The front rack turned out to be far less useful than I imagined. It's beautiful, and it stays true to the classic look of the Parisian porteur; but the little bars in the front only hold large things like boxes, half-racks, and briefcases (maybe a stack of newspapers...?) Small things fall right through. To be honest, though I don't like the look nearly as much, a plain old Wald front basket would be infinitely more useful (for my purposes). The days that I do like the rack are when I'm carrying large loads - in this it excels. Having a load on the front makes the steering act a bit wonky (the front wheel tends to go where it wants) but after a bit of practice with something heavy up there, you hardly notice. It's also nice for mounting front lights. I have one halogen Busch&Müller Lumotec headlight that gives off a pretty decent amount of light. Not enough to illuminate a street at night, but definitely bright enough to make cars notice you're there. I plan on replacing it with one of those new-fangled LEDs soon (same wattage, much brighter, almost never burn out).

The Kogswell frame ships with matching steel fenders, and these are great. I commute year around in downtown Portland, Oregon with this bike - and if you're not familiar with Portland, it rains a bit here. I always tell people who are interested in bike commuting during the winter that, on a bike, you get more wet from the ground than the sky. The wheels kick up water from wet pavement whether it's raining or not. If you have full fenders, this isn't true. Kogswell fenders are full, and very sturdy, and they keep me dry (from the ground anyway) year around. The fact that they're steel makes it possible for me to mount a taillight right into the rear fender. It's the perfect position to shine right into car-drivers eyes. And with my set-up, (Shimano dynamo hub) the lights are on when the bike is moving. No batteries to replace, no need to remember to turn them off, just get on and go.

I need to give an honorable mention to my drivetrain. I built a Shimano internal 8-speed hub into the rear 650B rim. I had been using this particular set-up on my Bakfiets for the last few years, and loved the maintenance-free aspect so much that I used it on my Kogswell. Since the chain never moves on it's single track, it needs negligible cleaning and oiling. I do it out of habit about 3-4 times a year, but I'll bet I could limit that to once or twice a year without issue. The rotary shifter is my personal preference, but I imagine the rapid-fire shifter would work equally well. I'll also give a nod to the Paul cantilevered breaks. If you're going to travel with heavy loads, it makes sense to spend a little extra for good breaks. Pauls are amazing. I have these same breaks on my cyclocross bike. Properly adjusted, they can stop anything.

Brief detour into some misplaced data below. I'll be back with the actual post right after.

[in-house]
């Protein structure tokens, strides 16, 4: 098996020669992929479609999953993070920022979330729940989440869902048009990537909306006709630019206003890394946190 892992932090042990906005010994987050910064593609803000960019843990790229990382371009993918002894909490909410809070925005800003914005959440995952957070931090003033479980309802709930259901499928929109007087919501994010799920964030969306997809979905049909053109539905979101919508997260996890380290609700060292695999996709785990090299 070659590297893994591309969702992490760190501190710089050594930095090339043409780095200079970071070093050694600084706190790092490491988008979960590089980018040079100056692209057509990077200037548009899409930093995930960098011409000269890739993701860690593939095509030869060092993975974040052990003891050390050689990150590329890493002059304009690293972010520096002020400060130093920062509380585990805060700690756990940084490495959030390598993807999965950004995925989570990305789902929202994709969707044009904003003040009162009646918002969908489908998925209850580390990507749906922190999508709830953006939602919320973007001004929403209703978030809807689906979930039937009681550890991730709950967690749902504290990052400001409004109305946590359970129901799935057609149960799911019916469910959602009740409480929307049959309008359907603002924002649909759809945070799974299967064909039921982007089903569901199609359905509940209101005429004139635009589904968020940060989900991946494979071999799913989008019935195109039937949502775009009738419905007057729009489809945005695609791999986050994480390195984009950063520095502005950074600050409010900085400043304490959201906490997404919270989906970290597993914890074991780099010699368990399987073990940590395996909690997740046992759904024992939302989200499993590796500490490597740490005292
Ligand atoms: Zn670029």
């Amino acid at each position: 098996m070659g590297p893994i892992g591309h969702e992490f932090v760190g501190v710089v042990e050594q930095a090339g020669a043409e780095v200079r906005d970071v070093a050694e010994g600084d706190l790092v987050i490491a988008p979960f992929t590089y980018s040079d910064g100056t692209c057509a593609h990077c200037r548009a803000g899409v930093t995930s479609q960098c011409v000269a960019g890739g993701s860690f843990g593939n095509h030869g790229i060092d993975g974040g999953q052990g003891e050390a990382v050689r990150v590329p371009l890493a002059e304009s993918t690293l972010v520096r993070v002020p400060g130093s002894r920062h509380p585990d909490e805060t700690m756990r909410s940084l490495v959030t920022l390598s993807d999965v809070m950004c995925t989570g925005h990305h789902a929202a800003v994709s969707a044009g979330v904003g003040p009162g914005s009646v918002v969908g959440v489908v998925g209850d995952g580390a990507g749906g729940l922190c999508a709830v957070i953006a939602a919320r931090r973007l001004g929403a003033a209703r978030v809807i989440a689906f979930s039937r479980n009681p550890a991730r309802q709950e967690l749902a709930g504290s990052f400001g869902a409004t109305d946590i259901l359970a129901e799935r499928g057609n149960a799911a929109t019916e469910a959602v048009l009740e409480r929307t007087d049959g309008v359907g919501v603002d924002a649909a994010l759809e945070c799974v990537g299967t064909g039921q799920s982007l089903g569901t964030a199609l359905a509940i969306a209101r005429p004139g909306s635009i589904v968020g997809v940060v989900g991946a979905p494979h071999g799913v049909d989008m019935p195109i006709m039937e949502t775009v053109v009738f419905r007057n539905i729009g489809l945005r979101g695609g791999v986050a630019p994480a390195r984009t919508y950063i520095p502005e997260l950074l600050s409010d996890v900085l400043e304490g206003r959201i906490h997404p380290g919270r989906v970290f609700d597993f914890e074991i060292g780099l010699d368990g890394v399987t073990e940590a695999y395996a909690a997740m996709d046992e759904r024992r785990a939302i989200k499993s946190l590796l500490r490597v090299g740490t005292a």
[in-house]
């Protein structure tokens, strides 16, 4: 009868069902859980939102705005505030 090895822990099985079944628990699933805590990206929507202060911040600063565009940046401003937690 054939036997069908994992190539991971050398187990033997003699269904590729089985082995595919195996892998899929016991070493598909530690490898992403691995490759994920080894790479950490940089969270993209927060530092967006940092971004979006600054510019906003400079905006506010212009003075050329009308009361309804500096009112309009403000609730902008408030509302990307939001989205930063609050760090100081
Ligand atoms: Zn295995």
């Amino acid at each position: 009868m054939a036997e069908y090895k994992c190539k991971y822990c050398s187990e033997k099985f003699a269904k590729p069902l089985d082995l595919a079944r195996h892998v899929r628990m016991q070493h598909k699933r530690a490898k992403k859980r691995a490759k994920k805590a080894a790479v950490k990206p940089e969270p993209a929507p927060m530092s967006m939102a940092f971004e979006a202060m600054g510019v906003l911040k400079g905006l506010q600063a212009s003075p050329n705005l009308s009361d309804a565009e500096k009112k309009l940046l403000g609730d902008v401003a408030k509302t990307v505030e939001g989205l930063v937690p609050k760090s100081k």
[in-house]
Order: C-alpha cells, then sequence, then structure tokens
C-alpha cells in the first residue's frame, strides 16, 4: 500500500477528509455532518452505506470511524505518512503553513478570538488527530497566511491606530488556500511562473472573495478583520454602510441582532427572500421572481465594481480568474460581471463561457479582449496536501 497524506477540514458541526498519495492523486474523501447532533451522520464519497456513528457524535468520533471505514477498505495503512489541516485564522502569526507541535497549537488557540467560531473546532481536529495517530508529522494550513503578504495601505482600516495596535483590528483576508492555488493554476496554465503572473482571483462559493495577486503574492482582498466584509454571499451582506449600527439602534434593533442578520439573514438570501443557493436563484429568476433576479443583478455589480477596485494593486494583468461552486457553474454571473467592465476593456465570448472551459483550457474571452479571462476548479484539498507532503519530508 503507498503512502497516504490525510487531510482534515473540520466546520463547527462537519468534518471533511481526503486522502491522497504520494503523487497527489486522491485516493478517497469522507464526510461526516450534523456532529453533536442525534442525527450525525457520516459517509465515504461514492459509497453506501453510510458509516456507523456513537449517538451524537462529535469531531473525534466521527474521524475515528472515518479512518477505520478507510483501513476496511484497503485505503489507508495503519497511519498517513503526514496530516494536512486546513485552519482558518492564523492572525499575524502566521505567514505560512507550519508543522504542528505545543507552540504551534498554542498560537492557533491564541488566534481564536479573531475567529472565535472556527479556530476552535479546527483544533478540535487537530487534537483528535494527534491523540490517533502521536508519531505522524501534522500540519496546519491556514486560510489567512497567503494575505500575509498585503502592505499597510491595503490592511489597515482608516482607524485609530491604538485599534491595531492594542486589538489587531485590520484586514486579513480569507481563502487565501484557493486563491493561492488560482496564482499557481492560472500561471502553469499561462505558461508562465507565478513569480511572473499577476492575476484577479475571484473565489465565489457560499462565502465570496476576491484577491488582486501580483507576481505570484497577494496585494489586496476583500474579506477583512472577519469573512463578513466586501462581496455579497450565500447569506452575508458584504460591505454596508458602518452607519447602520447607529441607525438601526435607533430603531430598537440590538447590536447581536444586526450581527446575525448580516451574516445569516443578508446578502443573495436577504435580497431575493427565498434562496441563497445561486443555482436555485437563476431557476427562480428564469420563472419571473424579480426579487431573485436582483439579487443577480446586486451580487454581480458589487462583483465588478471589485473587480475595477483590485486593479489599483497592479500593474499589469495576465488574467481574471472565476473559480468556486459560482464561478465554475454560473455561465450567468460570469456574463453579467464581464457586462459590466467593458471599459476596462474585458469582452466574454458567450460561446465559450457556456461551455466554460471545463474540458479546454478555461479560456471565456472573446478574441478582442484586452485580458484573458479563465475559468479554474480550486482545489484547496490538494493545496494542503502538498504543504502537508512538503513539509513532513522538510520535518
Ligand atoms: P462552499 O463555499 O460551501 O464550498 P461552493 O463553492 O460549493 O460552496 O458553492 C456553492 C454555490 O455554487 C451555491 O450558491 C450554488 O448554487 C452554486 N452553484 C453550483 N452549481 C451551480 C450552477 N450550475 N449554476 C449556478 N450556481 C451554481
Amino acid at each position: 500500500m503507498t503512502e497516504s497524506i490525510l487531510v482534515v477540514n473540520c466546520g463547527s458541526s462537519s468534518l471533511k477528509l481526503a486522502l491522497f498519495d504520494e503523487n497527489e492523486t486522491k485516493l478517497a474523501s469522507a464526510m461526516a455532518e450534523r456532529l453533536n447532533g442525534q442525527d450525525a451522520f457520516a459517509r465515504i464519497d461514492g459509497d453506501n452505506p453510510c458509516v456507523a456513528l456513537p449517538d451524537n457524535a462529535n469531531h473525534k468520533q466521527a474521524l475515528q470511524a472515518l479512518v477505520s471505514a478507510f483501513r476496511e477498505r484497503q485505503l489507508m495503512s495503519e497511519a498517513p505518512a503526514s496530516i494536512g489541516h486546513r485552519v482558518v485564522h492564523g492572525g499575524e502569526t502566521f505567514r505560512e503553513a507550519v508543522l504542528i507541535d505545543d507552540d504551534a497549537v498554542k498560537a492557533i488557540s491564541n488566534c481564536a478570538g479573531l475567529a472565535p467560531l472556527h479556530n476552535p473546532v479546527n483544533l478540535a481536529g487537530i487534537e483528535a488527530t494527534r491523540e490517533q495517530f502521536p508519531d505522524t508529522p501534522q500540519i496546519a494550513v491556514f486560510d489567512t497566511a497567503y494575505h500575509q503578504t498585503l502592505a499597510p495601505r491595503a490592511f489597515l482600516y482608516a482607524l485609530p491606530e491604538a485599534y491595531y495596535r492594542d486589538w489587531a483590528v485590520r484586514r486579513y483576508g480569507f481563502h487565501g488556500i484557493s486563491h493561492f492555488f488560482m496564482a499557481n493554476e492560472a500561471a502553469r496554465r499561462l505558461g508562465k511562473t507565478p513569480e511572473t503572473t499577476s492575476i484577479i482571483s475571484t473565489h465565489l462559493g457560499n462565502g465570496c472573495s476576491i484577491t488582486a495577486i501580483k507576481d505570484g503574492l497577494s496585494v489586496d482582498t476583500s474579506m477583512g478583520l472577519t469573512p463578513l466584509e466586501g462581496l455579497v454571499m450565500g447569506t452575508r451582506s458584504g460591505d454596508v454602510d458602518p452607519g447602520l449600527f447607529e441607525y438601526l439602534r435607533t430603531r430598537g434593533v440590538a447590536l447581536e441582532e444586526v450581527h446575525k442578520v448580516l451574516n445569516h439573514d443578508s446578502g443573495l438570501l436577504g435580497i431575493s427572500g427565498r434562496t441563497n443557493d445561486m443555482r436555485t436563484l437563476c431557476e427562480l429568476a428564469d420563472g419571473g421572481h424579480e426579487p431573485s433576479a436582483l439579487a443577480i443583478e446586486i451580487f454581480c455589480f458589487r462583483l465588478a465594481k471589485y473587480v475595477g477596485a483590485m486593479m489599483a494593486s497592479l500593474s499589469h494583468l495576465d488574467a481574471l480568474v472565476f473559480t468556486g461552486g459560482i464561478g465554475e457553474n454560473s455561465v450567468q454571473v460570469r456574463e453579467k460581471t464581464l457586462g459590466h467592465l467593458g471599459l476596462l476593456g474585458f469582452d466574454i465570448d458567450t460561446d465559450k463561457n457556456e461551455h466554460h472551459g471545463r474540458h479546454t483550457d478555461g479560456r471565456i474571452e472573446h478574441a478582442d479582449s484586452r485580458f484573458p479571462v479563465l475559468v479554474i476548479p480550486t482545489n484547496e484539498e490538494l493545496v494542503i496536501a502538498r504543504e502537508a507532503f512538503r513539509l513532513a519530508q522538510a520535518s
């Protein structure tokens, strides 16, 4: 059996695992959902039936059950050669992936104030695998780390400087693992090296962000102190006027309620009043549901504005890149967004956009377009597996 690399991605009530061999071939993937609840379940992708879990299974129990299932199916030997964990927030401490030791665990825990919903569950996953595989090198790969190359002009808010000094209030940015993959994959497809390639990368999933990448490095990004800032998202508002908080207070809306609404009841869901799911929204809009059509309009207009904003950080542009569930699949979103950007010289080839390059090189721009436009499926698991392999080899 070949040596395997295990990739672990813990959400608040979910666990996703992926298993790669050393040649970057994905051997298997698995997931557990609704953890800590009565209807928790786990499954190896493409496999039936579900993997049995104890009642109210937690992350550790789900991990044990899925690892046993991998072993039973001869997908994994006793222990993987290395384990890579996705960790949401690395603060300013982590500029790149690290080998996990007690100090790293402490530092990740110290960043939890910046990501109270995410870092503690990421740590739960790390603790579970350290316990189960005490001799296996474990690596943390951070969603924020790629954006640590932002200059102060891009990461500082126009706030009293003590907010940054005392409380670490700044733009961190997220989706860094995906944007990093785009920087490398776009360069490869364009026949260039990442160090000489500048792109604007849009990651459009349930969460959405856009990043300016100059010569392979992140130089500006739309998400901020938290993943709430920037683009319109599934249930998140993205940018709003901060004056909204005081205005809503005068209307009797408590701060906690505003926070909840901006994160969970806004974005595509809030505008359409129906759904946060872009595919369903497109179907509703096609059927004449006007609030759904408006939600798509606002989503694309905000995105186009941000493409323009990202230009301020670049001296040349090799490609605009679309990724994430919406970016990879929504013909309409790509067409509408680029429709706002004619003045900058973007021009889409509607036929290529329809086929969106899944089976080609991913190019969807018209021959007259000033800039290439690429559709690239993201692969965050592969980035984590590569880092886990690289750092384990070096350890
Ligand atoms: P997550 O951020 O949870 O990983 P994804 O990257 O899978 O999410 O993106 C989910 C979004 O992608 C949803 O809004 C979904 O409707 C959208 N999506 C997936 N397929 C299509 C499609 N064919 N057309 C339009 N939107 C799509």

About a year after building up the Kogswell, I broke down and bought a Nitto manufactured Big Back Rack for panniers. I have, for the last three years, taken a bi-monthly trip to Seattle on the train, and I always bring the bike up. Hauling two days of clothes, books, paperwork, toiletries and computer equipment was starting to be too much for my back. So I retired my messenger bag (for in-city riding anyway) and opted for a pair of Ortlieb panniers. The bike frame barely noticed. I've loaded those panniers up with an amazing amount of weight, and the frame has never so much as squeaked in response (once even a trip to the liquor store for a party - 3 half gallons and 2 fifths... fun on the hills, I'll tell you).

I have no issues with this bike, but I can point out some aspects that others might find objectionable. Like that it's slow. It's not slow compared to tradition Dutch bikes, townies or cruisers; but if you're coming from a road bike (like I did) than you'll be unimpressed with the rolling resistance of the 50 psi 650B tires, which will feel sluggish in comparison. It's a simple equation really: 120 psi = fast; 50 psi = ain't so fast. The highest psi 650B tires I could find are 70 psi. I haven't ordered those particular tires because I like the indestructible nature of the Panaracers I have on there now. But they, and most 650B tires, are max 50 psi - which means they're slower.

Also, this kind of bike set-up is not light. If you're a weight-weenie, and style means little to you, you could head down to your LBS and take home a similar, more modern touring set-up with racks and everything that weighs in at less than 25 lbs. My Kogswell, with both of it's classically styled steel racks and a filled canvas tool bag weighs in at around 37 lbs. Just a bit more. For me, the style is worth the weight - I've never found it acceptable to look like I just stepped out of an REI catalog.

Kogswell has created a winner. This is about the nicest bike I've ever owned - certainly the favorite bike in my garage. When I set about building this bike, aesthetic was the most important factor. I had planed to build a show-piece, and had hoped that it would turn out to be practical as well. In the end, it has become the most practical bike in my stable, and sees more days of action than any of the other bikes there. It's beautiful, tough, and, as I said, incredibly practical. If you like this style, have the funds, and possess the patience to collect all the parts, I couldn't recommend a bike more.


By the way - if you want to see more (or better quality) pictures of this build, check them out here on Flickr.


Kevin Connors said...

Your setup is nice on this bike, and it sure is pretty! One thing that I was interested in reading it was the overall cost.

Also, how do you find the difference in geometry from your road bike. From staring at the photo, it seems like it might have a slightly more setback. Is that the case?